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    Oral Care

    News and Features Related to Oral Care

    1. Cost, Not Fear, Keeps More People From Dentist

      July 18, 2012 -- Cost is a bigger factor than fear when it's time to visit the dentist, a new government report shows. The national survey on oral health shows 4 out of 10 adults in the U.S. say cost is the main reason they don't visit the dentist with an oral health problem like a toothache or loos

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    2. How to Create a Better Smile

      Many people consider their smile one of their best assets. But what if you're embarrassed to smile? Chipped, crooked, or discolored teeth can do more than ruin a picture-perfect moment. "Beauty is based on symmetry, and having teeth that are asymmetrical, crowded, or misshapen throws off that symmet

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    3. Oral Health Challenge: 5 Tricks for Dealing With Halloween Treats

      Children’s Halloween dream -- to get lots of candy -- can be their parents’ nightmare. But pediatric dental experts say Halloween can be a time to teach your children good oral health habits for life, without depriving them of Halloween treats (think moderation). Here are their five best tricks for

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    4. Missing Teeth, Cavities Common in U.S.

      May 31, 2012 -- There are fewer cavities in the United States today than there were two decades ago, the CDC reports, but not every population group has shown the same amount of improvement. According to new estimates released today, at least 1 in 5 Americans has one or more untreated cavities, and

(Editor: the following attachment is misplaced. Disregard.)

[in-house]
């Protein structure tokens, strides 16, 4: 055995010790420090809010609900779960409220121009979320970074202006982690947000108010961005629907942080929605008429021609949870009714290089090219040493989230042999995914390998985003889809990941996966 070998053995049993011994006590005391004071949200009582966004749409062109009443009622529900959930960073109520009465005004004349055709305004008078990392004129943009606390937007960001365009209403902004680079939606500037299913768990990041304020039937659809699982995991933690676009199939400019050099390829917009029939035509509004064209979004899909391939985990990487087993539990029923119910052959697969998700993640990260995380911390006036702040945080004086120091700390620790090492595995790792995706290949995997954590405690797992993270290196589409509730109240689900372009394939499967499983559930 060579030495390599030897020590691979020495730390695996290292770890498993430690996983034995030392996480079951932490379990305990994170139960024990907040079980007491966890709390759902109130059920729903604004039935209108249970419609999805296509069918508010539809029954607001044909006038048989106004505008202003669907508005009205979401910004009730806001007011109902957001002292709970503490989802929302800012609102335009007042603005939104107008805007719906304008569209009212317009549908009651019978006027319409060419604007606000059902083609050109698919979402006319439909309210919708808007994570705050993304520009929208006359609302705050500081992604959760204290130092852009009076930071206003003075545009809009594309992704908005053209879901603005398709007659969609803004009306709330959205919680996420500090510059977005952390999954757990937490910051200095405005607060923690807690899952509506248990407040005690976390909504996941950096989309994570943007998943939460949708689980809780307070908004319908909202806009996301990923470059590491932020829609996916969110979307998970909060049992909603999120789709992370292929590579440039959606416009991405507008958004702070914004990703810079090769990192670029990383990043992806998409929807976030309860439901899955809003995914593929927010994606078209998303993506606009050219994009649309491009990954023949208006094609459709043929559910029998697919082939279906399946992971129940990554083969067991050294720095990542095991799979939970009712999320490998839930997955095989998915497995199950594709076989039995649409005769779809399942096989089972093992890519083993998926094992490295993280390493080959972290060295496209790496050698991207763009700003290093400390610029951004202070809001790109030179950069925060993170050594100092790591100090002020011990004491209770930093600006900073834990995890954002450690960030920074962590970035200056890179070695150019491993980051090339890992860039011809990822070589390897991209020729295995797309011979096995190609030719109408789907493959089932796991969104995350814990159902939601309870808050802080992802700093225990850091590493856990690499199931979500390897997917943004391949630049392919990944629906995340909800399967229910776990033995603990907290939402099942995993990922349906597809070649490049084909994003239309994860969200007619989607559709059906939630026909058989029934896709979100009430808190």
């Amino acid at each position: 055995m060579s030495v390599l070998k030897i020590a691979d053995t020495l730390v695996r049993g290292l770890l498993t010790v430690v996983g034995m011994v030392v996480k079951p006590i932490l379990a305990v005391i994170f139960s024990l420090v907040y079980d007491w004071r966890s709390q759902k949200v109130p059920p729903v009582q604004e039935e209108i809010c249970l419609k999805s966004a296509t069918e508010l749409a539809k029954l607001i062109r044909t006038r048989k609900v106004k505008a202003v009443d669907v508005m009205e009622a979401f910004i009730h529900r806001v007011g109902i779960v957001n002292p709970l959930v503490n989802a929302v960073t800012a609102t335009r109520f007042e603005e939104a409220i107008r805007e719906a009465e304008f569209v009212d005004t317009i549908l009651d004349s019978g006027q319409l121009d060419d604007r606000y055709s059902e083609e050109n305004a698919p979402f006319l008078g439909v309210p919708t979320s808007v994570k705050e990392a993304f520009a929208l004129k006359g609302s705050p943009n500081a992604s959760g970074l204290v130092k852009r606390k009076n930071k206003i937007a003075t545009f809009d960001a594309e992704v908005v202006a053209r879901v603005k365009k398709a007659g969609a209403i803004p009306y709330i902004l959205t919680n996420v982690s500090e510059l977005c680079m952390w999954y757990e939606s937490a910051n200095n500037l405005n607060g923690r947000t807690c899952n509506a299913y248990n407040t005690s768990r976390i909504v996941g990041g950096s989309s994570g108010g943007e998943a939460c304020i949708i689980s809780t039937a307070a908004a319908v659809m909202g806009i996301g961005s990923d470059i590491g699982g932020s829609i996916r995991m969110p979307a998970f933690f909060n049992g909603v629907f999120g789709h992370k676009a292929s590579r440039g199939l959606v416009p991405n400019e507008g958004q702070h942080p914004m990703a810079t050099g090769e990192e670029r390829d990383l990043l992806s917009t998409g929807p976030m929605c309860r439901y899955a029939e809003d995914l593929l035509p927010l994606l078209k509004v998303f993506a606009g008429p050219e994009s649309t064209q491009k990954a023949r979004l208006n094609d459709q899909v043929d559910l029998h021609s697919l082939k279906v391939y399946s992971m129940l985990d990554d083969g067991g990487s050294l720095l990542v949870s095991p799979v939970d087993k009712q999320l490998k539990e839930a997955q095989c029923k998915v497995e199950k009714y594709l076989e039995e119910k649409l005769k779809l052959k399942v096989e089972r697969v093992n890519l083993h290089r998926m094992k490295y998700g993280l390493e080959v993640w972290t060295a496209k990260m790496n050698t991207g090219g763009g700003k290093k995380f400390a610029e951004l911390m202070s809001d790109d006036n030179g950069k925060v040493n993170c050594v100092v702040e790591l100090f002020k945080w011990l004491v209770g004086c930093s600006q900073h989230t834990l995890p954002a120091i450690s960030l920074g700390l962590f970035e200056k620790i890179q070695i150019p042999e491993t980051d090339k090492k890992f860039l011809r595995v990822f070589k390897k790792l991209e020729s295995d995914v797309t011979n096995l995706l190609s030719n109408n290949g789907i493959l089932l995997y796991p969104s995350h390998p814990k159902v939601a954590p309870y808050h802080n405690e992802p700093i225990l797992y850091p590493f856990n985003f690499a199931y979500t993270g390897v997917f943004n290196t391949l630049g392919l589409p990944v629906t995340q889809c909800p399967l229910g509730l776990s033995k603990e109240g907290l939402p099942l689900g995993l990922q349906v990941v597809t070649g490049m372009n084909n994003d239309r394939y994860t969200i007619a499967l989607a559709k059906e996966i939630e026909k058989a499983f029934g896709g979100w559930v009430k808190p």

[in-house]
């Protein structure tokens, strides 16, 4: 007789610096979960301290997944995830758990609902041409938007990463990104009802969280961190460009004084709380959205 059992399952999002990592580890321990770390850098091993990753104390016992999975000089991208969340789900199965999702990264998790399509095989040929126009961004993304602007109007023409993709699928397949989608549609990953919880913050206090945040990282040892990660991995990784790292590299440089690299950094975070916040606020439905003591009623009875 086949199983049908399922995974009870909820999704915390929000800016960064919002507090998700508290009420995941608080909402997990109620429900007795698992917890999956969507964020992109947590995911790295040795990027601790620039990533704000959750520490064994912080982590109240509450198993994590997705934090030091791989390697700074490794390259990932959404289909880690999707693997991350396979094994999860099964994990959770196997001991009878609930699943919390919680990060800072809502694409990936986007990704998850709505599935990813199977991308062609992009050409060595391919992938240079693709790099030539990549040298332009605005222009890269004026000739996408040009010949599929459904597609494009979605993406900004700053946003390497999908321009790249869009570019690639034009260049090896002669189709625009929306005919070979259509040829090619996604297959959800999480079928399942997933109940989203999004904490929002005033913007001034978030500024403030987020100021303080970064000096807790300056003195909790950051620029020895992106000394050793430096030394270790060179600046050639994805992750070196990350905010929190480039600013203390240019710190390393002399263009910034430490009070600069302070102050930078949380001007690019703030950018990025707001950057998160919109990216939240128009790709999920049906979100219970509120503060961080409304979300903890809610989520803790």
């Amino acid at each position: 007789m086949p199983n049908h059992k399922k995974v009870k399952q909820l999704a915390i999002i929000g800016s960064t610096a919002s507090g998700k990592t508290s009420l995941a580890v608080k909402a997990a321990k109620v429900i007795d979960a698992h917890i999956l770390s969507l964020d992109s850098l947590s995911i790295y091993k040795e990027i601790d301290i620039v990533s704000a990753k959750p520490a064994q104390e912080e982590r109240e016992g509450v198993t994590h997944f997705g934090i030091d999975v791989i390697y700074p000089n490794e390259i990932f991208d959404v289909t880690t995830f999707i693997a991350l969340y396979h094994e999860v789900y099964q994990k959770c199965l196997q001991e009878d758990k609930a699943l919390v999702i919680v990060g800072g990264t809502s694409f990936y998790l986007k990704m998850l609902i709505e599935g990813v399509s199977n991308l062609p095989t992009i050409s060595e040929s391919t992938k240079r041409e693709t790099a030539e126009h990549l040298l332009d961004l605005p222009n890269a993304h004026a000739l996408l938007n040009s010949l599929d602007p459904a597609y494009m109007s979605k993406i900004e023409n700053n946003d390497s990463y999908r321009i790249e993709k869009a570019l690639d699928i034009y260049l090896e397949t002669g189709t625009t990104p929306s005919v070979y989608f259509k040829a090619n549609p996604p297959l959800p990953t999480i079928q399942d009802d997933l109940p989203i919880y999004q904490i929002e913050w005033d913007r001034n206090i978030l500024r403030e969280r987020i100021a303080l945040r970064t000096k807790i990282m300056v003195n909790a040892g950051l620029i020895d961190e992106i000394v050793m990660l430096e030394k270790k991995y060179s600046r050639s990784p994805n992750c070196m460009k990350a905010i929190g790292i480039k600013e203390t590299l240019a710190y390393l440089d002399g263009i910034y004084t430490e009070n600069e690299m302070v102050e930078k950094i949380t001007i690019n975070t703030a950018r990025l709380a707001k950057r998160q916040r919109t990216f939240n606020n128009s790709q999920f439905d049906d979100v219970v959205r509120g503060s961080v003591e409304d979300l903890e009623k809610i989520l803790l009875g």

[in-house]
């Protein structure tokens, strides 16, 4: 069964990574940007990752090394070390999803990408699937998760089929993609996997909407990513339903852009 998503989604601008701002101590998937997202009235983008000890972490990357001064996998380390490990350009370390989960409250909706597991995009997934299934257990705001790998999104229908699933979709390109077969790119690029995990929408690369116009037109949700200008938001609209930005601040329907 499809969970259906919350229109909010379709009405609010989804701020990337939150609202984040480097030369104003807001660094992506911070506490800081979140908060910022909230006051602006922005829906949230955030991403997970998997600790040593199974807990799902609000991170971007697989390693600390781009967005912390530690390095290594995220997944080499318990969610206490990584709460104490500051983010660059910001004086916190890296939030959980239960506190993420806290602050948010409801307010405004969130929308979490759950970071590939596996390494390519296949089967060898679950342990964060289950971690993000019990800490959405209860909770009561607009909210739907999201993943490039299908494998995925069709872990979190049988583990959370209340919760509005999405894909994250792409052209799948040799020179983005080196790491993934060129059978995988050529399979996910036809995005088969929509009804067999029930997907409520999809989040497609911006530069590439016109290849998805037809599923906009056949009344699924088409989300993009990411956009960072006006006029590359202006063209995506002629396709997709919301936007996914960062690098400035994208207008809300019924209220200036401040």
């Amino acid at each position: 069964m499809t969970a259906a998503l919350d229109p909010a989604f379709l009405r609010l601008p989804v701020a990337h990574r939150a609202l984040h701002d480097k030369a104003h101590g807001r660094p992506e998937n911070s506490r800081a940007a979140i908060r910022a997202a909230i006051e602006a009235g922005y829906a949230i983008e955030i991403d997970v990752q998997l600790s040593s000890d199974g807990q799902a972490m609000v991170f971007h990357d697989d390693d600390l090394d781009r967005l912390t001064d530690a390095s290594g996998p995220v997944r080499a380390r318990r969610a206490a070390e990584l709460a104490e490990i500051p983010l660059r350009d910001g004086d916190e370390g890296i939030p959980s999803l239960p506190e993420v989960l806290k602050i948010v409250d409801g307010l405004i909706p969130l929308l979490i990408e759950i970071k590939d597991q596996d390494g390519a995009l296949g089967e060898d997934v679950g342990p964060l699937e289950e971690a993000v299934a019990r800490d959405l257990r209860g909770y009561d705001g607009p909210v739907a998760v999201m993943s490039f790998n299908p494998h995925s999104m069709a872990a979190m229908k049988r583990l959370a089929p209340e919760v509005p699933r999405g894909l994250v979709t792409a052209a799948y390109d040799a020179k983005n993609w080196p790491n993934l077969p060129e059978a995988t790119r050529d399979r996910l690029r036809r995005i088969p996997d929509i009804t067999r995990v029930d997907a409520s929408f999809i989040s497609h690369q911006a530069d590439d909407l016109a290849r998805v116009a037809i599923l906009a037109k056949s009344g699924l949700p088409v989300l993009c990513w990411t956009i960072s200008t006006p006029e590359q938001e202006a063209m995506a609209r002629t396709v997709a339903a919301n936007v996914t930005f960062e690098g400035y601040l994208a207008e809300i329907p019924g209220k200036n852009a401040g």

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    5. Gum Contouring: Is it Right for You?

      There's more to a beautiful smile than sparkling teeth. The shape of your teeth also plays a part. If your teeth look small and stubby, a treatment called gum contouring may improve your smile. "Some people have very 'gummy' smiles,'" says Pamela K. McClain, DDS, president of the American Academy of

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    6. Energy Drinks: Bad for the Teeth?

      May 3, 2012 -- Energy and sports drinks can damage tooth enamel, boosting the risk of cavities, according to a new study. "The big misconception is that energy drinks and sports drinks are healthier than soda for oral health," says researcher Poonam Jain, BDS, MPH, associate professor and director o

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    7. Experts: No Proof Gum Disease Causes Heart Disease

      April 18, 2012 -- Contrary to what had been "accepted" thinking by many, there is no conclusive evidence that gum disease causes heart attacks and strokes, or that treating gum disease will improve heart disease, according to a new scientific statement by the American Heart Association. Gum disease

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    8. When Should I Take My Child to the Dentist?